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John H. Glenn, Jr.
by Tara Gray

Photo of John H. Glenn, Jr

John Herschel Glenn, Jr., Colonel USMC (Ret.), was born on July 18, 1921, in Cambridge, Ohio. He grew up in New Concord, Ohio, where he attended school and graduated from New Concord High School. He then enrolled in New Concord's Muskingum College where he received a B.S. in engineering.1 He had already learned to fly at the small New Philadelphia airfield through a government civilian pilot training program to let young men start learning how to fly while they were completing their education.2 He took the Army Air Corps physical examination, passed it and was sworn in. However, when no orders came he took the Navy's physical, which he also passed and was sworn into the Naval Aviation Cadet Program.3 His orders came right away and he left for training. He went to the University of Iowa for preflight training and then continued on to Olathe, Kansas, for primary training. He finished up with advanced training in Corpus Christi, Texas. While at Corpus Christi, he learned that he could volunteer for duty in the Marine Corps and receive a commission in the Marines rather than the Navy. He won his wings and lieutenant's bars in 1943,4 and on April 6 of that year, he married the former Anna Margaret Castor, daughter of Dr. and Mrs. H.W. Castor of New Concord.5

After a year of training, Glenn joined Marine Fighter Squadron 155 and spent a year flying F4Us in the Marshall Islands in the South Pacific flying 57 combat missions.6 During his World War II service Glenn flew 59 combat missions. He then returned home to help train other pilots and do some test-pilot work at Patuxent River, Maryland, putting new planes through simulated combat missions.7 While Glenn was stateside, the war ended. Upon the end of WWII, Glenn joined Fighter Squadron 218 on North China patrol and had duty on Guam. From June 1948 until December 1950 Glenn was an instructor in advanced flight training at the Corpus Christi Naval Air Station. He then attended Marine Amphibious Warfare Training at Quantico, Virginia.8

By this time the Korean conflict had begun and Glenn requested combat duty.9 He flew F9F Panther jets for 63 ground-support missions10 with Marine Fighter Squadrons 311 and 27.11 Later, he was assigned as an exchange pilot with the Air Force in F-86 Sabrejets . In combat duty during the last nine days of fighting in Korea, Glenn shot down three MiGs along the Yalu River. For his service in 149 missions in two wars, he received numerous honors, including the Distinguished Flying Cross (six occasions) and the Air Medal with eighteen clusters.12

After Korea, Glenn applied for duty at the Navy Test Pilot School at Patuxent River and was accepted. While attending there he helped to test most of the Navy's new jets, particularly fighters.13 After graduation, he was project officer on a number of aircraft. He was assigned to the Fighter Design Branch of the Navy Bureau of Aeronautics (now Bureau of Naval Weapons) as a test pilot on Navy and Marine Corps jet fighters in Washington, D.C., from November 1956 to April 1959, during which time he also attended the University of Maryland.14 In July 1957, while project officer of the F8U, he set a transcontinental speed record of 3 hours, 23 minutes and 8.4 seconds from Los Angeles to New York.15 This was the first transcontinental flight to average supersonic speeds.16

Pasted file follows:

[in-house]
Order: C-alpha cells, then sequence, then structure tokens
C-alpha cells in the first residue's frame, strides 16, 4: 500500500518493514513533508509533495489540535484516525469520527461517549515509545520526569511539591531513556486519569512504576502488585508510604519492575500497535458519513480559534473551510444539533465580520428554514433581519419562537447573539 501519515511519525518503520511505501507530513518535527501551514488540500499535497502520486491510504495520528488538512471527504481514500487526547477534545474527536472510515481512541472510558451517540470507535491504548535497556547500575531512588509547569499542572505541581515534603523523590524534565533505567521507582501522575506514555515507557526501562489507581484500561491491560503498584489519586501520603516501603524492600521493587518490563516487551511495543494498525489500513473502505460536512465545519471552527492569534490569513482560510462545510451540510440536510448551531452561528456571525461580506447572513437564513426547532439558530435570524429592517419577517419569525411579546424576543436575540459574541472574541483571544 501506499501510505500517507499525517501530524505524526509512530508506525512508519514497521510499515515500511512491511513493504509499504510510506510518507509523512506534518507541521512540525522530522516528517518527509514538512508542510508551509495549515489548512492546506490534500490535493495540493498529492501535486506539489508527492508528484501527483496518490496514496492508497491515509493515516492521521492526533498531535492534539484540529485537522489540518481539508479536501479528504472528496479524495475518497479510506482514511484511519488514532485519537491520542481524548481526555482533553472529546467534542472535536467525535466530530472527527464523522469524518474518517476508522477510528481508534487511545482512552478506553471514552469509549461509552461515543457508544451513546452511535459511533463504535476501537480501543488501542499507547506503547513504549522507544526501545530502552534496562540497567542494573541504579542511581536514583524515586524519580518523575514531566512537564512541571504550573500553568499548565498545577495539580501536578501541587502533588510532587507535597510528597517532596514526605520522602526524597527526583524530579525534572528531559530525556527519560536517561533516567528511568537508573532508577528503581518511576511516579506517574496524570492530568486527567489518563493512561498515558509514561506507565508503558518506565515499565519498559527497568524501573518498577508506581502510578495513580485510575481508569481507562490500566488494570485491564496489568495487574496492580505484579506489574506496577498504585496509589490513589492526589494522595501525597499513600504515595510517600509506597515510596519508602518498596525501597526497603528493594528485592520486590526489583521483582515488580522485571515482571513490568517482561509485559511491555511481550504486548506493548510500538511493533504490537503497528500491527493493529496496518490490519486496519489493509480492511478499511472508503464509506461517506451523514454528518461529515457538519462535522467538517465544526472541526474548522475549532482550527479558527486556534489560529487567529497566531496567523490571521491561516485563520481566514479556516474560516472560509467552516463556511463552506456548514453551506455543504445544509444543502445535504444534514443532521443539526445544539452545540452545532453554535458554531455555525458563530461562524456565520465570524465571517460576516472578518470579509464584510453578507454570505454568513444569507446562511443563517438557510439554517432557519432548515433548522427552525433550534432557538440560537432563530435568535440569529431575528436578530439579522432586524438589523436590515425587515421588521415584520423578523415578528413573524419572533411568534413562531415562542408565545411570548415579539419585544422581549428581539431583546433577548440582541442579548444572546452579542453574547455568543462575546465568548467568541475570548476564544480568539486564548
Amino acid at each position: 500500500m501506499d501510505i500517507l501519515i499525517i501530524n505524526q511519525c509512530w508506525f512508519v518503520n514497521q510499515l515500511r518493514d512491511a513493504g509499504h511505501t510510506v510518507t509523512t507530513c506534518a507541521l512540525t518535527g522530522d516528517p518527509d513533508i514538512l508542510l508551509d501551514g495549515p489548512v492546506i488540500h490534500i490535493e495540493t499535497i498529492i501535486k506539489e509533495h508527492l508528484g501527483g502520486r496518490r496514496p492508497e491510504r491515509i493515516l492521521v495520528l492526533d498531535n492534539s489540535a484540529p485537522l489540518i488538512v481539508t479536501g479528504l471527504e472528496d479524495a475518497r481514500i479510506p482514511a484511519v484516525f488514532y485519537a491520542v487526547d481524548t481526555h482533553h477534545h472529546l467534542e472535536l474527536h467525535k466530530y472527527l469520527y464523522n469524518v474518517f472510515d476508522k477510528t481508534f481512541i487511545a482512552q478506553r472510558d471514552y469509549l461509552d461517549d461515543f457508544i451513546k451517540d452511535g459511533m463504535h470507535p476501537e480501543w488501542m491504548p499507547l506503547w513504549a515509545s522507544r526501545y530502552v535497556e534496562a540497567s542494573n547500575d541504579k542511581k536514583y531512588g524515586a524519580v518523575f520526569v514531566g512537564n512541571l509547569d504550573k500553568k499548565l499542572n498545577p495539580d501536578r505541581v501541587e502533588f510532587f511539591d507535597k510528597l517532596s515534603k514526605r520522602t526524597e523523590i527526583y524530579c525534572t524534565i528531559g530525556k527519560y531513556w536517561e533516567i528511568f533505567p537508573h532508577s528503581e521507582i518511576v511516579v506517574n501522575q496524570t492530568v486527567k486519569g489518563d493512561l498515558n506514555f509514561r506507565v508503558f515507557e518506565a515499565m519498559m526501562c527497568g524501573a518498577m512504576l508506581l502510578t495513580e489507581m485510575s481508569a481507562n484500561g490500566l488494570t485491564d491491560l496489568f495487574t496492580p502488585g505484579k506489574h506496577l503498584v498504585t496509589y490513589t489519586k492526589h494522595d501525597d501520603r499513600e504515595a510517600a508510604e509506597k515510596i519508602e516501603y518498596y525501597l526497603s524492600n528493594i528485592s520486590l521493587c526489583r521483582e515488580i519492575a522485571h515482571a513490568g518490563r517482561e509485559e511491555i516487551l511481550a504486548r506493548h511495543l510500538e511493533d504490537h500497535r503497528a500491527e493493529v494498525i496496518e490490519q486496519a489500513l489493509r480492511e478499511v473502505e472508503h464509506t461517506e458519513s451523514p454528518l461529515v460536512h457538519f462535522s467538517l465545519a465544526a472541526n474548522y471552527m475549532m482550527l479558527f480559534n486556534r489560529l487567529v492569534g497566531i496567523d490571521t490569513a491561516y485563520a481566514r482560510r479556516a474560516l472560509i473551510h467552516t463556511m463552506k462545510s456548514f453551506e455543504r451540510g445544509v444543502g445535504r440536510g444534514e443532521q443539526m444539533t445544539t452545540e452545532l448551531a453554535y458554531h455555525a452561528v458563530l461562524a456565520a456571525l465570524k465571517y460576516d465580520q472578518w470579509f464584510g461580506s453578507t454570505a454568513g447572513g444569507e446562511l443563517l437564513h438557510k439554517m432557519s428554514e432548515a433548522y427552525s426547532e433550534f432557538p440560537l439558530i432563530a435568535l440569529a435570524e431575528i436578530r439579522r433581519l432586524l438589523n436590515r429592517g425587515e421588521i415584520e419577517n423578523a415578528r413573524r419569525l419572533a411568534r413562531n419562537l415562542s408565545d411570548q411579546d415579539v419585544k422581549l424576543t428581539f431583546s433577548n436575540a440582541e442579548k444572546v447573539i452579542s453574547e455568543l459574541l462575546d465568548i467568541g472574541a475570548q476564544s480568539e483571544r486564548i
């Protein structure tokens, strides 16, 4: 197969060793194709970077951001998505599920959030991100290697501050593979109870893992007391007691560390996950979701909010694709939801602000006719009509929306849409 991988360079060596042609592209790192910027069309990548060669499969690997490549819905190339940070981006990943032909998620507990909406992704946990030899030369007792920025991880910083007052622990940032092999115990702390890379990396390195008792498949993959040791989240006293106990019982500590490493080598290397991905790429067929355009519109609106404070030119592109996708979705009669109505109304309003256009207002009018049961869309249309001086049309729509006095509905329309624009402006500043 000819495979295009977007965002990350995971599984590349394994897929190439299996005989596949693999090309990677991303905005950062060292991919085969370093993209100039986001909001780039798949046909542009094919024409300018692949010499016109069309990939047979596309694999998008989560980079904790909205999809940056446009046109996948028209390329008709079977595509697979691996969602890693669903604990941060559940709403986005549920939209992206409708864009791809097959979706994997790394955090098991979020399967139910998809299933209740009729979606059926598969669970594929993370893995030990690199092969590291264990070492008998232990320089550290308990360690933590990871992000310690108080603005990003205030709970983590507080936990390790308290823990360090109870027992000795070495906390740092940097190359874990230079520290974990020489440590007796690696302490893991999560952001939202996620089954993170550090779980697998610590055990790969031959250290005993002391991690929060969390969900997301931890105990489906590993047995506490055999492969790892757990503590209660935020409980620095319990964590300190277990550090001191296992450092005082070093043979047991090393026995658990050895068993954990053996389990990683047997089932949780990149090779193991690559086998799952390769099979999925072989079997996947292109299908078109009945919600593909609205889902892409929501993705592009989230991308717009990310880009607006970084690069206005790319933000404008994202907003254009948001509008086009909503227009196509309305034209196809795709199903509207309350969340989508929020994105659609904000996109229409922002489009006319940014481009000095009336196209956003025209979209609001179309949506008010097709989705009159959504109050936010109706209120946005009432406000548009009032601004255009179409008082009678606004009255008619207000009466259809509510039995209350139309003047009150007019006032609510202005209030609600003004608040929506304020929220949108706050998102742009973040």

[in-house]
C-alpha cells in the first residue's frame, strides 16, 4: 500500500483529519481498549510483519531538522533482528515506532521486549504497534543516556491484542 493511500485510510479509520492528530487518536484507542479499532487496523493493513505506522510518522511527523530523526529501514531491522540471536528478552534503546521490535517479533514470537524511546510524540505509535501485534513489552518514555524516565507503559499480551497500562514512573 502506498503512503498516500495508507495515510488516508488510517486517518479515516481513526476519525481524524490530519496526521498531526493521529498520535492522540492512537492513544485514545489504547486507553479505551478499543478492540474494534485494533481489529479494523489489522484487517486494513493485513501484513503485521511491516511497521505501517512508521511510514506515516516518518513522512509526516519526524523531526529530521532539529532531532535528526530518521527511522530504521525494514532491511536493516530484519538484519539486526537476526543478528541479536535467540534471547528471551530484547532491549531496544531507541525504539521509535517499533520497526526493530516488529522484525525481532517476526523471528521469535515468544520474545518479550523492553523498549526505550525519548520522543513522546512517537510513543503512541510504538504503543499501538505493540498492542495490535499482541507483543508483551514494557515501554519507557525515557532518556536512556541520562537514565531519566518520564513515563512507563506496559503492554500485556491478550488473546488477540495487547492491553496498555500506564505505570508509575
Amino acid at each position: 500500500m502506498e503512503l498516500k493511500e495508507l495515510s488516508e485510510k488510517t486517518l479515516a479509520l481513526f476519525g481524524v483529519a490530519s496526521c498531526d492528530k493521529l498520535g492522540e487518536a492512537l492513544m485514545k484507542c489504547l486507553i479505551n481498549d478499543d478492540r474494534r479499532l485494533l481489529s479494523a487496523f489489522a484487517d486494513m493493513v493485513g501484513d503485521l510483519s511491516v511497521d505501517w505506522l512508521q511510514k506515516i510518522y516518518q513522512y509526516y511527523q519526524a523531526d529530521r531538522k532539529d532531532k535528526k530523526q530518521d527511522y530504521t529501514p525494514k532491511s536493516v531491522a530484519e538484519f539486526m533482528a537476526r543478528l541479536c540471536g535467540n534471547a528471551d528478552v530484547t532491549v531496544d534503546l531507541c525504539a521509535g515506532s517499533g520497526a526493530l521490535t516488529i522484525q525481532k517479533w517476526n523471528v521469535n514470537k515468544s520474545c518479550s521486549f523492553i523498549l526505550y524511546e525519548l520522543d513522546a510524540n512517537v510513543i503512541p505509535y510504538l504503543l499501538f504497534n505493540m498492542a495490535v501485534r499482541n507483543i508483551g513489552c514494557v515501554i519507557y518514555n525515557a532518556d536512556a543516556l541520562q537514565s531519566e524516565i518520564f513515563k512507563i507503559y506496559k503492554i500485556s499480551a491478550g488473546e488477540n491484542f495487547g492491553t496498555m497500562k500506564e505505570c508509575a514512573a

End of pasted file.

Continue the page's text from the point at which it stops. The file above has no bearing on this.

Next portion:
Project Mercury

While on duty at Patuxent and Washington, Glenn began to learn more and more about space. He read everything he could find on the subject and kept his eyes and ears open. His office was asked to furnish a test pilot to visit the NASA Laboratory at Langley Air Force Base in Virginia and make some runs on one of the spaceflight simulators as a part of a NASA investigation of various reentry shapes. The same officer would go on from Langley to the Naval Air Development Center at Johnsville, Pennsylvania, to make runs on the large centrifuge there in order to compare data obtained from the simulator with data obtained from the centrifuge while under high G forces.17 Glenn requested and was given this assignment. He spent a few days at Langley and over a week in Johnsville, where he helped work out a mission on the centrifuge that simulated the conditions a pilot would go through as he made a re-entry from space.18

He was also involved in helping to design the Mercury capsule. NASA requested service participation in drawing up the plans for the mock-up of the capsule, which it was already considering, pending selection of the Astronauts. Because of his participation in the Langley/Johnsville project, his sitting on a number of mock-up boards in the Navy and his knowledge of the procedures, it was arranged for Glenn to go to the McDonnell plant in St. Louis, where the capsule mock-up was being discussed and act as one of the service advisors to the mock-up board.19

It was at this point that Glenn decided to begin trying to get into this program. Space travel was at the frontier of his profession and it was only natural that he want to be in on it.20 The Manned Space Program began in 1958 and by 1959, when the screening of the military test pilots was completed, Glenn's name was on the list of those who met the minimum requirements, along with over 100 others.21 This list was pared down through several screenings until Glenn was one of 32 prospective astronauts—along with Scott Carpenter, Gordon Cooper, Gus Grissom, Wally Schirra, Alan Shepard, Deke Slayton, and 25 other pilots. NASA asked these pilots to take a series of tests which help to narrow the group further. Some of these tests were physical tests, to measure exactly how much stamina each pilots had, while other tests were psychological, to measure maturity and alertness and see what motivated each of the prospective astronauts.22 Following the intensive rounds of testing the pilots had a waiting period of ten to twelve days. During that time Glenn returned to his position at the Navy Bureau of Aeronautics in Washington. While there he received a call from Mr. Charles Donlan, the associate director of Project Mercury, asking him if he was still interested. Glenn replied that he was and Donlan informed him that he had been selected as a Mercury astronaut.23